In Vino Veritas: Why I Adore Gewurztraminer
By: Bianca Blanca Rioja, May 4, 2012
BIANCA BLANCA RIOJA - Born to humble grape harvesters in an oak barrel outside of Barcelona, Bianca has traveled the world performing flamenco and sampling the fruits of Bacchus' labor. While no wine is too complicated or indulgent for her, Bianca specializes in big flavor with small price tag. Vino es pasión!
Gewürztraminer is a funny German word for a spicy, great little grape. It has always been my favorite sweet spring wine to pair with Asian food. Coming all the way from the Alsace region of Germany, it’s tended to carry a higher price tag. But now California makers are offering this spirited punchy white for half the regular cost.
Gewürztraminer’s sweetness is not its only feature. The bright fruity tones are balanced with a hit of acid that delivers more depth of flavor. Whenever good friends get burned out on the sugary-sweet taste of Riesling or moscato, I slip them a Gewurztraminer. Peaches and honey explode on the tongue while wildflower aromas creep up the olfactory gland. Herbal rose water swishes against the cheeks as agave nectar coats the throat.
Gewürztraminer does sweet wine justice. No cheap, candy-like, one note white zinfandel here! This kind of multi-dimensional sweetness is a great way to expand your palate. Humans can detect sweetness in parts per trillion. So that’s why a lot of wine novices gravitate towards the sweet end of the spectrum first. There is nothing wrong with that, but each wine you try should open you up to a new sensation or experience.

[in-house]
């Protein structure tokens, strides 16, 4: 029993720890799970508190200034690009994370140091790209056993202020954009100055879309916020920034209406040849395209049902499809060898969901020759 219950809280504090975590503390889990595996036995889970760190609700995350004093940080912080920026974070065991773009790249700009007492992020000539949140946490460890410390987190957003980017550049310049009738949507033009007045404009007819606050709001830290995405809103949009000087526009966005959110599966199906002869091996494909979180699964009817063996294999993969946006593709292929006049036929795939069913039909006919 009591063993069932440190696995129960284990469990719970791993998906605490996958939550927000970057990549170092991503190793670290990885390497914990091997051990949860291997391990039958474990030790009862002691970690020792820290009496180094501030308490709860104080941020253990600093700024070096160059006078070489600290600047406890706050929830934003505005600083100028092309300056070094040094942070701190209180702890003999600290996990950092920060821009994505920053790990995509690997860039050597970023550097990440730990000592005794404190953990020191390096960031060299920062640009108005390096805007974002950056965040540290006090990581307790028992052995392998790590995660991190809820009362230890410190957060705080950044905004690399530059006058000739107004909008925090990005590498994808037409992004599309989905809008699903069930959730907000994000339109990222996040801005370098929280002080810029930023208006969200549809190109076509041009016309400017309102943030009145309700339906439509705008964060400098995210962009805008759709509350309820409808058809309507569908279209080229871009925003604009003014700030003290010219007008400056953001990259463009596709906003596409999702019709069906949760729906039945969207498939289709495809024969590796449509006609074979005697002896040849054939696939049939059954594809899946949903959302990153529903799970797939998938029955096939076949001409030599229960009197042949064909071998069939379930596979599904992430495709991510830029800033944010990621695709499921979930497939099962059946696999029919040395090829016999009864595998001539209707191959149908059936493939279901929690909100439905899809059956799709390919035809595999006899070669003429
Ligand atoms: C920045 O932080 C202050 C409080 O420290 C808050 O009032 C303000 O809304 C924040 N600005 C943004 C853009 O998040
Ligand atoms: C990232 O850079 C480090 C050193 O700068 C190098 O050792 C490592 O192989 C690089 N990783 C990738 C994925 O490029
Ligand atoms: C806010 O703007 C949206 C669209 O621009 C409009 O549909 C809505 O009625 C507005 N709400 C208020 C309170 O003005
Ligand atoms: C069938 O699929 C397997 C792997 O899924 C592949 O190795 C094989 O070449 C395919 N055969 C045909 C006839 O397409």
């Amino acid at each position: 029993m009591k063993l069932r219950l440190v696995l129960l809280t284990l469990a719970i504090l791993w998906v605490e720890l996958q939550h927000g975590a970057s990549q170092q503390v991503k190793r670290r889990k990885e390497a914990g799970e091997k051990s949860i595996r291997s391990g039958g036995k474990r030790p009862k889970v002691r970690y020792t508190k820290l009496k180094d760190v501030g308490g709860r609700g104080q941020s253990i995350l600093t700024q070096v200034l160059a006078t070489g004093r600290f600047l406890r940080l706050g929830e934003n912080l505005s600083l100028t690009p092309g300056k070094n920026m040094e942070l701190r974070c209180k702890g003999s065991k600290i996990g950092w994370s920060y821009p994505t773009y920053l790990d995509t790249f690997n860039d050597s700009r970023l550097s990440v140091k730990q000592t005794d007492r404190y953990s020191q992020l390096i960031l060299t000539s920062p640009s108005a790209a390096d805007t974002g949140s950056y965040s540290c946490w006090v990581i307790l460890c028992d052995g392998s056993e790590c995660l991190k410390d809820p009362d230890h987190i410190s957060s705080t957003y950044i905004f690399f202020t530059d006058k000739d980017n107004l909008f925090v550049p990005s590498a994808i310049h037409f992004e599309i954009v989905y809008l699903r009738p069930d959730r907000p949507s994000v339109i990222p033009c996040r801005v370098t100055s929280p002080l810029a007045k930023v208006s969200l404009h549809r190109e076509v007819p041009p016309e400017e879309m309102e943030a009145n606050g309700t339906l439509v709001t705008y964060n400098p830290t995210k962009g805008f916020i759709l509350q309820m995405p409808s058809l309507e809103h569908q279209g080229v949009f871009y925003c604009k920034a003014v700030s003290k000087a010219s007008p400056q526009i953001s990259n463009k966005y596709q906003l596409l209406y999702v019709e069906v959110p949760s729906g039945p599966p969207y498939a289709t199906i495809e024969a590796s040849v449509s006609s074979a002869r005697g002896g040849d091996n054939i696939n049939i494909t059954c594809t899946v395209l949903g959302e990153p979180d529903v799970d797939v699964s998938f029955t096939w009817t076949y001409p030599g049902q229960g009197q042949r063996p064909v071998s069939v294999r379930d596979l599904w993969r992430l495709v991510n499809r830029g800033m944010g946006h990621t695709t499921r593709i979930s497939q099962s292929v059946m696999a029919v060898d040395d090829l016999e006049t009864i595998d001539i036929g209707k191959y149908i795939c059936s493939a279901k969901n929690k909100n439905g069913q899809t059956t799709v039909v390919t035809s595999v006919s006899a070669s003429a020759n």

Sometimes the really big bottles of sweet moscato blanket the entire palate with that sticky sweet film so the taster can get nothing else out of it. That’s really not the point. Food and wine are always paired together to enliven the senses and play off each other like an experimental jazz jam that can go anywhere.
Californian gewürztraminer is the well-behaved child of the vineyard. It grows resiliently and gracefully with little need for oversight or maintenance. After harvest, the grapes obediently graduate into wine without spending years in an oak barrel. Since this cost effective grape does most of the work the wine makers pass their savings into their consumers.
Colombia Crest is a widely available good example and of course one of my favorite wine makers, Alexander Valley Vineyards makes a bottle simply labeled “Gewürzt” that is sustainably produced to boot. Running at no more than $9 per bottle, a Californian gewürztraminer can easily make it to your table tonight with a spicy sweet potato curry or nutty pad Thai.